Review: Home of the Gentry (On the Spot Theatre)

| August 16, 2014
Daniel Ochoa and Emma Brayndick star in On the Spot Theatre's adaptation of Ivan Turgenev's "Home of the Gentry, adapted and directed by Mike Brayndick. (photo credit: Kaily Heitz)        
      
Home of the Gentry

Adapted and Directed by Mike Brayndick
From the novel by Ivan Turgenev
at Greenhouse Theater, 2257 N. Lincoln (map)
thru Aug 31  |  tickets: $20   |  more info
       
Check for half-price tickets 
    
        
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Adaptation struggles to find fresh take on melancholic tale    

     

Liliana Mitchell and Daniel Ochoa in On the Spot Theatre's adaptation of Ivan Turgenev's "Home of the Gentry," adapted and directed by Mike Brayndick. (photo credit: Kaily Heitz)

    
On the Spot Theatre presents
    
Home of the Gentry

Review by Lawrence Bommer

Deservedly not as famous as Ivan Turgenev’s better “Fathers and Sons” and “A Month in the Country,” the master’s 1858 novel “Home of the Gentry” is a cautionary, bittersweet tale about a Russian emigre’s inability to find happiness when he returns home. It’s 1842 and, mired in a frozen marriage, peripatetic Fyodor Lavretsky has returned sans wife from France to his native Oryol, Russia. In this bucolic setting he hopes for a second chance at love among his amiable relations.

Emma Brayndick and Daniel Ochoa in On the Spot Theatre's adaptation of Ivan Turgenev's "Home of the Gentry," adapted and directed by Mike Brayndick. (photo credit: Kaily Heitz)Fyodor fondly believes he’s found it in the beloved home of his cousin Marya Kalitin, specifically with her daughter Elisaveta. Though Fyodor’s unexpected arrival thwarts the girl’s unsuitable engagement with Vladimir Panshin, an ambitious court functionary, Fyodor’s late-blooming May-December love affair is frustrated by his second cousin’s religious calling. Spring, he pronounces at the end, will come again but he’ll never feel the season in his heart.

Seen in a final preview, adaptor/director Mike Brayndick’s overlong and under-inspired staging will do little to refurbish Turgenev’s rightly obscure tale of Russian melancholy and amorous depletion. There’s little urgency behind Daniel Ochoa’s overly narrating Fyodor, a desultory wanderer whose desire to make the “promise of spring” a personal redemption never seems to have—or earn—a chance. The usual suspects of gossips, climbers and dreamers, the title gentry are a dispiriting bunch–except for wryly deadpanning Liliana Mitchell as Fyodor’s irascible aunt. Emma Brayndick’s Liza is charming but empty, which should make her the perfect match to Ochoa’s dithering Fyodor. Katherine Dalin indulges melodramatic overkill as Fyodor’s purse-proud wife, returning from Paris like a vengeance to snap his joy. But happiness is not on his menu or, given these stilted performances from an under-motivated cast, on the audience’s. It doesn’t help that most of the expository business in the drawing-room happens too far upstage to make an impact.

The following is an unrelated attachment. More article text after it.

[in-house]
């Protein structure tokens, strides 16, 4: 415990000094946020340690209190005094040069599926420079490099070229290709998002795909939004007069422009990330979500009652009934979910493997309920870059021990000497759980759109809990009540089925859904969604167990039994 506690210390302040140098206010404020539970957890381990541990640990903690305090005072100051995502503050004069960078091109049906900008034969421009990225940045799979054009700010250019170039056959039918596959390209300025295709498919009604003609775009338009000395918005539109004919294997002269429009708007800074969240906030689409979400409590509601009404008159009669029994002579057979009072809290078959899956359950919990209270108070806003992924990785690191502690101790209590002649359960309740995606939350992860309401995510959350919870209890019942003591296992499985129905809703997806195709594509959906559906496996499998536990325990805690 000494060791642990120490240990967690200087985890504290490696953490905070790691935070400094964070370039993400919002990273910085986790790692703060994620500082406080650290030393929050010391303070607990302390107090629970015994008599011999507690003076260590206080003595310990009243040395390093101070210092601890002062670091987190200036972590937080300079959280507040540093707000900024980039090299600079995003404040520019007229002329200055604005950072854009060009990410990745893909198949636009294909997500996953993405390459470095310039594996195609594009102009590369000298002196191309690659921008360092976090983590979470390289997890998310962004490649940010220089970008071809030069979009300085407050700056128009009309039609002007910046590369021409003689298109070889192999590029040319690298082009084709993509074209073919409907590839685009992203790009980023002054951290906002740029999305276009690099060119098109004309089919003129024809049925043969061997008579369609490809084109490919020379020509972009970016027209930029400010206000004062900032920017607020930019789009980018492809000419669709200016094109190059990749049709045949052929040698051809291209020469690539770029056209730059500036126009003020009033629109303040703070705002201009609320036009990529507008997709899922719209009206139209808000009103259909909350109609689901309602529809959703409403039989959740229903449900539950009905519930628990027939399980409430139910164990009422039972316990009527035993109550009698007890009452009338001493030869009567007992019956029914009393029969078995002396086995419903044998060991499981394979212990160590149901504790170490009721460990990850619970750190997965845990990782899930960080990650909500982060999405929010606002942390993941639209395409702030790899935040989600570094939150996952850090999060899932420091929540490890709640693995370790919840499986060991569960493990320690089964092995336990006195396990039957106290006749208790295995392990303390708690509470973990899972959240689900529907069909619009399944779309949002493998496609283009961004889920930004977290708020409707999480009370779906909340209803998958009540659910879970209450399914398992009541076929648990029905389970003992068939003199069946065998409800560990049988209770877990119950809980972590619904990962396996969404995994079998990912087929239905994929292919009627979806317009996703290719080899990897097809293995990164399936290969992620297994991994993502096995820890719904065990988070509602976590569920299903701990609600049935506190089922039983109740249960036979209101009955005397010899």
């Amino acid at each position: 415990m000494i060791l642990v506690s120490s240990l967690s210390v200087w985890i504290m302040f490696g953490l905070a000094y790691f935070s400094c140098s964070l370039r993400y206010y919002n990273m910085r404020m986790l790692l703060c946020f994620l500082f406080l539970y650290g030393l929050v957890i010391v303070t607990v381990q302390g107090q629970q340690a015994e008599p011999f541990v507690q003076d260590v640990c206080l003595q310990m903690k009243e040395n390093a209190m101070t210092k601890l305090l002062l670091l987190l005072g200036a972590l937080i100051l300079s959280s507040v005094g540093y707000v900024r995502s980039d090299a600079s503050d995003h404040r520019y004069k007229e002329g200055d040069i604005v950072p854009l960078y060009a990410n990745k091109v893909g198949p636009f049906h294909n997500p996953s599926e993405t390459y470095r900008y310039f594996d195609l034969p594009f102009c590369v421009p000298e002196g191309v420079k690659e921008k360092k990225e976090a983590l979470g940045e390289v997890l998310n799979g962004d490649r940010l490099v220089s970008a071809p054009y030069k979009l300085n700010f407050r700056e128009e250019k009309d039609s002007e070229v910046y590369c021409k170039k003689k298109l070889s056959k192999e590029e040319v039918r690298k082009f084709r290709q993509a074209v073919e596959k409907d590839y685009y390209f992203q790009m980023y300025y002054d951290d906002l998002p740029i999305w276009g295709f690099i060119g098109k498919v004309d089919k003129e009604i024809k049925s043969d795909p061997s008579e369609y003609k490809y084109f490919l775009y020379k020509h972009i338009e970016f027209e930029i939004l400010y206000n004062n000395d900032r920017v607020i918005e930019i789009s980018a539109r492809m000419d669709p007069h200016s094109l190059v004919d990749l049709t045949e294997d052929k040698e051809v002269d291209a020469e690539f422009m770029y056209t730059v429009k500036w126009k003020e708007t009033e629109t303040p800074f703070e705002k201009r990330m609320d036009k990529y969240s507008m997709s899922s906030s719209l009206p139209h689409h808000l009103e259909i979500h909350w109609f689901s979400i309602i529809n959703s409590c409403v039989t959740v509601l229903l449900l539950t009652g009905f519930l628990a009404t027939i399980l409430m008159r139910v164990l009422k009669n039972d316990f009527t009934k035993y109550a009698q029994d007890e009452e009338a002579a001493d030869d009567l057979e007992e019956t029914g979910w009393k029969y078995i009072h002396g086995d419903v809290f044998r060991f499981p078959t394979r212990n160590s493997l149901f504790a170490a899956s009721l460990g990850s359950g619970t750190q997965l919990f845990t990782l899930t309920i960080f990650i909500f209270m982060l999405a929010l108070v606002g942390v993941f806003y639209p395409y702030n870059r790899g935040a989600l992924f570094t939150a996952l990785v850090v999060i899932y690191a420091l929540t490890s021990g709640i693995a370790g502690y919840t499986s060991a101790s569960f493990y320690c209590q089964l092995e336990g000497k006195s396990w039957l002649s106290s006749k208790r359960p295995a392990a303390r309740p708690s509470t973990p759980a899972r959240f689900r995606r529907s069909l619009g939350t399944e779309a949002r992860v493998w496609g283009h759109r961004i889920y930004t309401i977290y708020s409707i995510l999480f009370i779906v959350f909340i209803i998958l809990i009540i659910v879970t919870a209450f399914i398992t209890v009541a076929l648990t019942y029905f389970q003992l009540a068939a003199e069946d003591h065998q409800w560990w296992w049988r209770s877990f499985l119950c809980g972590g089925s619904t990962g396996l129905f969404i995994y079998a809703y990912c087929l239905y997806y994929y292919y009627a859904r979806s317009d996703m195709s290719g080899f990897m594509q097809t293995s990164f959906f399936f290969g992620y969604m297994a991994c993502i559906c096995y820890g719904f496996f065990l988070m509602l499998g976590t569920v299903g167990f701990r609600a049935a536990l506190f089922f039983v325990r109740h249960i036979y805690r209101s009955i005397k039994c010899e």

Daniel Ochoa in On the Spot Theatre's adaptation of Ivan Turgenev's "Home of the Gentry," adapted and directed by Mike Brayndick. (photo credit: Kaily Heitz) Katherine Dalin and Baird Brutscher in On the Spot Theatre's adaptation of Ivan Turgenev's "Home of the Gentry," adapted and directed by Mike Brayndick. (photo credit: Kaily Heitz)

Occasionally Turgenev throws in marginally interesting exchanges about problems for progress in Russia and whether a more enlightened Europe should become a role model. There’s a clumsily rendered dream sequence that explains Fyodor’s insecurities as the product of a miserable childhood. A German music teacher (Pete Blatchford) provides putative comic relief.

But the unrequited romance at the heart of this perfunctory adaptation never gels into more than a mannered and awkward exercise.

  
Rating: ★★
  
   

Home of the Gentry continues through August 31st at Greenhouse Theater, 2257 N. Lincoln  (map), with performances Thursdays-Saturdays at 7:30pm, Sundays 2:30pm.  Tickets are $20, and are available by phone (773-404-7336) or online through GreenhouseTheater.org (check for half-price tickets at Goldstar.com). More information at OnTheSpotTheatre.weebly.com(Running time: play length, includes an intermission)

Katherine Dalin and Pete Blatchford in On the Spot Theatre's adaptation of Ivan Turgenev's "Home of the Gentry," adapted and directed by Mike Brayndick. (photo credit: Kaily Heitz) Daniel Ochoa in On the Spot Theatre's adaptation of Ivan Turgenev's "Home of the Gentry," adapted and directed by Mike Brayndick. (photo credit: Kaily Heitz)

Photos by Kaily Heitz


     

artists

cast

Daniel Ochoa (Fyodor), Amber Mandley, Emma Brayndick (Liza), Liliana Mitchell, Baird Brutscher, Pete Blatchford, Donaldson, Paul Russell, Katherine Dalin, Emilie Hanlet, Casey Brayndick

behind the scenes

Mike Brayndick (director, adaptor), Steven Hill (technical director), Pat Henderson (lighting design), Kathleen Qiu (costume design), Mikey Moran (composer), Steven Gawritt (sound design), Kassie Davis (set design), J.R. Pierce (stage manager), Kaily Heitz (photos)

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Category: 2014 Reviews, Adaptation, Greenhouse Theater Center, Lawrence Bommer, New Work, On The Spot Theatre, World Premier

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